Here is why you should worry about that. General Bonespurs has assumed autocratic control of military justice reports the NY Times: Trump’s Intervention in SEALs Case Tests Pentagon’s Tolerance. Here is some of the report.
He was limp and dusty from an explosion, conscious but barely. A far cry from the fierce, masked Islamic State fighters who once seized vast swaths of Iraq and Syria, the captive was a scraggly teenager in a tank top with limbs so thin that his watch slid easily off his wrist.
Chief Petty Officer Edward Gallagher and other Navy SEALs gave the young captive medical aid that day in Iraq in 2017, sedating him and cutting an airway in his throat to help him breathe. Then, without warning, according to colleagues, Chief Gallagher pulled a small hunting knife from a sheath and stabbed the sedated captive in the neck.
The same Chief Gallagher who later posed for a photograph holding the dead captive up by the hair has now been celebrated on the campaign trail by President Trump, who upended the military code of justice to protect him from the punishment resulting from the episode. Prodded by Fox News, Mr. Trump has made Chief Gallagher a cause célèbre, trumpeting him as an argument for his re-election.
The violent encounter in a faraway land opened a two-year affair that would pit a Pentagon hierarchy wedded to longstanding rules of combat and discipline against a commander in chief with no experience in uniform but a finely honed sense of grievance against authority. The highest ranks in the Navy insisted Chief Gallagher be held accountable. Mr. Trump overruled the chain of command and the secretary of the Navy was fired.
The case of the president and a commando accused of war crimes offers a lesson in how Mr. Trump presides over the armed forces three years after taking office. While he boasts of supporting the military, he has come to distrust the generals and admirals who run it. Rather than accept information from his own government, he responds to television reports that grab his interest. Warned against crossing lines, he bulldozes past precedent and norms.
As a result, the president finds himself more removed than ever from a disenchanted military command, adding the armed forces to the institutions under his authority that he has feuded with, along with the intelligence community, law enforcement agencies and diplomatic corps.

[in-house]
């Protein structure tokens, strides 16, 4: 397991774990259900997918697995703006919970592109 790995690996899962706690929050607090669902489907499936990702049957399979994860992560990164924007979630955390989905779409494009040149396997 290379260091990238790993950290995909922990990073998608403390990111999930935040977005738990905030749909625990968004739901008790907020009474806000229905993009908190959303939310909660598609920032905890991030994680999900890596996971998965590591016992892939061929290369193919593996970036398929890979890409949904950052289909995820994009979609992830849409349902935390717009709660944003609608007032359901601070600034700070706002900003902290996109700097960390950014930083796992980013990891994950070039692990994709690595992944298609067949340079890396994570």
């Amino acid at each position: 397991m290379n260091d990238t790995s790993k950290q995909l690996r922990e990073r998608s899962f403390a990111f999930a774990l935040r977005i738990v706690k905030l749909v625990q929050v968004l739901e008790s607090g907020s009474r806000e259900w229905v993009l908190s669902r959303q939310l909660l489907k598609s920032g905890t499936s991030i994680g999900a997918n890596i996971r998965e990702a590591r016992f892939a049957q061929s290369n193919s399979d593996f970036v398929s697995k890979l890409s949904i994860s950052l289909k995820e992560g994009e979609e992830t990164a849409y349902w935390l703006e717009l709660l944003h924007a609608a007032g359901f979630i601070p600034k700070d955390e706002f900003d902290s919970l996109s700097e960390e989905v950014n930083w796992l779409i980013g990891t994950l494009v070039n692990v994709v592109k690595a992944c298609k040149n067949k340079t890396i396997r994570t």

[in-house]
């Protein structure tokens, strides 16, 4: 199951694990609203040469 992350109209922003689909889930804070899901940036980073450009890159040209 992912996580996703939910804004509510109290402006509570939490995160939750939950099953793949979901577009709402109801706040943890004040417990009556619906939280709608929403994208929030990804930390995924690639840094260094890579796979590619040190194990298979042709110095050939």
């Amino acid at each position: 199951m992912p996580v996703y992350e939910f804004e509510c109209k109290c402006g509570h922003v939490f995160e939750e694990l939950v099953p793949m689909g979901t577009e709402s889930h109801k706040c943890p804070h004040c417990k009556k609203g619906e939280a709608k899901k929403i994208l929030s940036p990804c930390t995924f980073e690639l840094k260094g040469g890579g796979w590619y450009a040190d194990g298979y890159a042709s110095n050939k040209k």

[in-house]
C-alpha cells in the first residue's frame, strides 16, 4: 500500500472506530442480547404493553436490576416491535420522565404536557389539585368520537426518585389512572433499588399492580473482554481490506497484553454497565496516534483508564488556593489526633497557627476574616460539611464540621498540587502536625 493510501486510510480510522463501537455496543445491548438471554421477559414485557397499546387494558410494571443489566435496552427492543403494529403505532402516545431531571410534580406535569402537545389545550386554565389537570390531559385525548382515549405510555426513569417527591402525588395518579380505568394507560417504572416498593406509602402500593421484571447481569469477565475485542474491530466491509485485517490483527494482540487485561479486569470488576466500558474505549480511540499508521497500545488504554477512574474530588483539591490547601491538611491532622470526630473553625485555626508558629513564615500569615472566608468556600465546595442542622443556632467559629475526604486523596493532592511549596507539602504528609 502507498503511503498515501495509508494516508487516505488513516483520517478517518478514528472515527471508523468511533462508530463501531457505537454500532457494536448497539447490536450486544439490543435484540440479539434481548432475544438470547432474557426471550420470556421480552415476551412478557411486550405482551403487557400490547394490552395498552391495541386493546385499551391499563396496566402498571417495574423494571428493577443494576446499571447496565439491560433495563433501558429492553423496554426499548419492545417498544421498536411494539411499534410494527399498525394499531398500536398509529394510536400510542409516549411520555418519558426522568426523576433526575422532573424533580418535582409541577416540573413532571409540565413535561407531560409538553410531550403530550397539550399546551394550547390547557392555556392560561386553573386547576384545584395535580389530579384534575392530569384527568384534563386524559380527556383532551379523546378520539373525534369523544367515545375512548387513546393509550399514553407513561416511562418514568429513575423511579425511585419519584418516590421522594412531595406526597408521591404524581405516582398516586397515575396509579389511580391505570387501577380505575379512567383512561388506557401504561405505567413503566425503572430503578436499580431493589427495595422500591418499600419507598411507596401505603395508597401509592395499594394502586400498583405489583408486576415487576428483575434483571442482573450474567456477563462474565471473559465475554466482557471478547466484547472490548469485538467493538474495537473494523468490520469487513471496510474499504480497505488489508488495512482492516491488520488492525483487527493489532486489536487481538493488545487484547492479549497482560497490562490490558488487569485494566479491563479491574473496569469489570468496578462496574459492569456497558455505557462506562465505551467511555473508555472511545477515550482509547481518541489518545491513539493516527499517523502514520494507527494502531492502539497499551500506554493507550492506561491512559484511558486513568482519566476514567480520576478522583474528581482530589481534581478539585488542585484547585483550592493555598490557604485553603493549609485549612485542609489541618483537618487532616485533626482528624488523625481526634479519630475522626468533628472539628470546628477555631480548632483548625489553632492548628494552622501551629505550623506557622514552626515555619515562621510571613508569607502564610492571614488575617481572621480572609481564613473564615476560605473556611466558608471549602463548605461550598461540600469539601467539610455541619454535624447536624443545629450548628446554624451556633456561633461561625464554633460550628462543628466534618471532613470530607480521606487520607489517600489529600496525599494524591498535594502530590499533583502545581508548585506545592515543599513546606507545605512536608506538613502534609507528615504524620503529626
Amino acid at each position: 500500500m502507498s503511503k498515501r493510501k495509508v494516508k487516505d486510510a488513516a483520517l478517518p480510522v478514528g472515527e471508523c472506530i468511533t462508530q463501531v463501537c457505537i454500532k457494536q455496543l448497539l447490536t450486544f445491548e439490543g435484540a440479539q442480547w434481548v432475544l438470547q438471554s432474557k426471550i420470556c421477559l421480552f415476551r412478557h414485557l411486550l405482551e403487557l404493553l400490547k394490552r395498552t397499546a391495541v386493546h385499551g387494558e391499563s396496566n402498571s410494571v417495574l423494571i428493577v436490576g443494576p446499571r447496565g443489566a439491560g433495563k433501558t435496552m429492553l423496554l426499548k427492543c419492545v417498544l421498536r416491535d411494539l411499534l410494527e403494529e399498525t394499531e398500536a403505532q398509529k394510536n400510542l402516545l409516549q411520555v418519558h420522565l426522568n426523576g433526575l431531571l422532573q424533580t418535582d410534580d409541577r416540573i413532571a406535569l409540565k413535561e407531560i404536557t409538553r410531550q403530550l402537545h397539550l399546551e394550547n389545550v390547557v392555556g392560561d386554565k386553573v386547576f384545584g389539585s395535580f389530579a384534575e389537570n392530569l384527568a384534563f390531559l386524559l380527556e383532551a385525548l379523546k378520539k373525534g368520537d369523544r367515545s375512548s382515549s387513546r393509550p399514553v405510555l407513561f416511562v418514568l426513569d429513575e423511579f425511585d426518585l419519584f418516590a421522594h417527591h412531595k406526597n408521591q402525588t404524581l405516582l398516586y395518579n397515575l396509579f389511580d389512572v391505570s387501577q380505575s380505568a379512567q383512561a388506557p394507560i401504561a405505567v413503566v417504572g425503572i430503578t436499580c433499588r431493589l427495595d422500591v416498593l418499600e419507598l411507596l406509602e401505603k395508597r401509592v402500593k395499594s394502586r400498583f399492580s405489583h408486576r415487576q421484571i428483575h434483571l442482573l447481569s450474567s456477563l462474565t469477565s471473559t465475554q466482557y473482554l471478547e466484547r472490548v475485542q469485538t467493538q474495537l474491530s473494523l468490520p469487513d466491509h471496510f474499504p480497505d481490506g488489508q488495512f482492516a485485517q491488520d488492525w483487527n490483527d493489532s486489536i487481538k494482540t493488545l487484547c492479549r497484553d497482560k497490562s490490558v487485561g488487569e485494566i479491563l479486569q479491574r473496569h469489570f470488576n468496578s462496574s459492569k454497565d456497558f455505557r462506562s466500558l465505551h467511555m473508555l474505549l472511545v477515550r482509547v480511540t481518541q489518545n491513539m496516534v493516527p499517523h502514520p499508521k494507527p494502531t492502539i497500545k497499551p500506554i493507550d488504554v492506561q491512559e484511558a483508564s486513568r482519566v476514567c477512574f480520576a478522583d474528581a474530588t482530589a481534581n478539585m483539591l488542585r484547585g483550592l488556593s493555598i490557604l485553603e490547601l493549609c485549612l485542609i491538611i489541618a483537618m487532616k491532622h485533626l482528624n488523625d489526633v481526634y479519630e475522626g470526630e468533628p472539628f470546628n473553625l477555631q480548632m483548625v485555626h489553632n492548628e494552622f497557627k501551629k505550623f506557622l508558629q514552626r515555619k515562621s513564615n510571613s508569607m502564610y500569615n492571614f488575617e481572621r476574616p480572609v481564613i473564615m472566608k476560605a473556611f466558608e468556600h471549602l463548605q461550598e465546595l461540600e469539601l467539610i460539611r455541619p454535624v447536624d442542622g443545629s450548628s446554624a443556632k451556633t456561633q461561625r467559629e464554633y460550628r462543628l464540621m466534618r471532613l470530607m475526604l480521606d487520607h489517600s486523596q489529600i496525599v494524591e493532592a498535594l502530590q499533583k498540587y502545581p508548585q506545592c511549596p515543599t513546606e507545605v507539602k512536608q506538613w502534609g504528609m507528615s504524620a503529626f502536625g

“We’re going to take care of our warriors and I will always stick up for our great fighters,” Mr. Trump told a rally in Florida as he depicted the military hierarchy as part of “the deep state” he vowed to dismantle. “People can sit there in air-conditioned offices and complain, but you know what? It doesn’t matter to me whatsoever.”
The president’s handling of the case has distressed active-duty and retired officers and the civilians who work closely with them. Mr. Trump’s intervention, they said, emboldens war criminals and erodes the order of a professional military.
Check out the Times’ report for more on Trump’s meddling. For even more, check out this report on Trump’s pardons in two additional cases: Trump Clears Three Service Members in War Crimes Cases. The moves signaled that as commander in chief, Mr. Trump intends to use his power as the ultimate arbiter of military justice. Trump has set himself up as the ultimate arbiter of military justice.
Consider: “He ordered the full pardon of Maj. Mathew L. Golsteyn, an Army Special Forces officer who was facing murder charges for killing an unarmed Afghan he believed was a Taliban bomb maker.” That case had not even gone to trial. I fully understand the meaning of Commander-in-Chief, but this intervention goes beyond the appeal-pardon route and is the action of an autocrat using these three cases for political advantage.
What worries me most of all is that Trump has neither military experience nor, as far as I can tell, an understanding of the need to insulate the military from politics. Instead, he is driven by his pathological need to advance everything that benefits himself. That motivation has not served our nation well.
Rick Wilson has famously observed that Everything Trump Touches Dies. As now applied to our armed forces, we should pray (to whomever we pray to) that Wilson is wrong. But given Trump’s track record I wouldn’t bet on it.